I didn’t know about having a central line in my neck until I woke up, It hadn’t been put in right, so I needed it removing and swapping to the other side. This wasn’t all that pleasant. You get a local anaesthetic and it takes ages for them to put all the wires and leads together. Your neck is a bit sore for a while too, mainly when it is taken out. I was naughty and picked my scab, and didn’t know it was quite deep so have a small scar.

Having many blood tests and canulas can be sore too. Especially when your veins don’t want to play ball. Can I also say that doctors are not as good as phlebotomists, they don’t do them as often so you usually end up like a pin cushion.

I remember a health care assistant coming round doing observations asking us about our stools. the options were , hard, soft, crumbly,pebbly, and a few others that had no bearing on stomas at all. We said it is none of those, but she was insistant that we needed to answer,even asking if we had opened our bowels. Yes permanently .

I can look back and not be horrified by my time in hospital now, I can’t remember the early days anyway. I can say with absolute assurance, things do get better.

 

 

 

I Believe in you

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I have joined a fair few forums and groups to do with Crohns disease and ulcerative colitis , and the overriding theme is not being believed by medical professionals how poorly you feel.

Now, I know this to be true, as I suffered at the hands of a medical professional who didn’t really listen to how ill I felt until it was almost too late. The facts were there, the test results were there, but they were not, because I didn’t fit the Truelove and Witts criteria. Apparently , until your kidneys are failing and you are at deaths door, you are not ill enough for hospital care.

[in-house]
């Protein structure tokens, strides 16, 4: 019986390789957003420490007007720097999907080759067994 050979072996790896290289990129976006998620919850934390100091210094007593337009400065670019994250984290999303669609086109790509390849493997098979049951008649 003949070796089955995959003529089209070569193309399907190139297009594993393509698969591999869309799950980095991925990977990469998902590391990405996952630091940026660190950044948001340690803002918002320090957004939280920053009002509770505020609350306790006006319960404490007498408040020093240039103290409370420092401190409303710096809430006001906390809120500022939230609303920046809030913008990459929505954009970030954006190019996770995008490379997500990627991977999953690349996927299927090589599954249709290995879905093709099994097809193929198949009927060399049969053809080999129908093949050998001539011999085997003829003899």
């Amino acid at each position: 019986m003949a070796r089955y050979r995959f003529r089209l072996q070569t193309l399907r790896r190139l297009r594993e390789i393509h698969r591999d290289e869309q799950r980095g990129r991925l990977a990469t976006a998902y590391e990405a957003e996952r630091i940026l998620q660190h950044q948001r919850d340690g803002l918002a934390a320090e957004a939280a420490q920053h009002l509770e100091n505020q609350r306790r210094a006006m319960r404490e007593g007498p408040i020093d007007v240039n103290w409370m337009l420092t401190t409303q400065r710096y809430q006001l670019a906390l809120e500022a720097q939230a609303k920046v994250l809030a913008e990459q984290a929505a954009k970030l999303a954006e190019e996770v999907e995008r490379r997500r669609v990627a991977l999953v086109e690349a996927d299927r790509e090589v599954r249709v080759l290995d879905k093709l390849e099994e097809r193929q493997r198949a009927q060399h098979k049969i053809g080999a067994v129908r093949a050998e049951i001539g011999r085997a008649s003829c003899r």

I have an overwhelming need to speak out for myself and others. The Truelove and Witts index is archaic. I am proof that having distal disease can be very severe, enough to have emergency surgery. You don’t need to be on the toilet 10+ times in the day, to be very severe. My haemoglobin level showed It was just on normal, but my iron levels were non existent, which meant that any day I would need an iron transfusion. I began having temperature spikes in the evening, and was losing weight rapidly. Because my temperature was normal when I saw this particular professional, I could see in their eyes they thought I might be mistaken and a bit of a hypercondriac. When the pain was so bad and I couldn’t pee, I was told the person was unavailable and to see my GP. My husband then took me to A&E, eventually seen by a lovely surgeon who said I was very very ill, and needed my colon removed immediately. I also found out that I had sepsis.I had surgery the next morning ( a Sunday) and was in for ten weeks.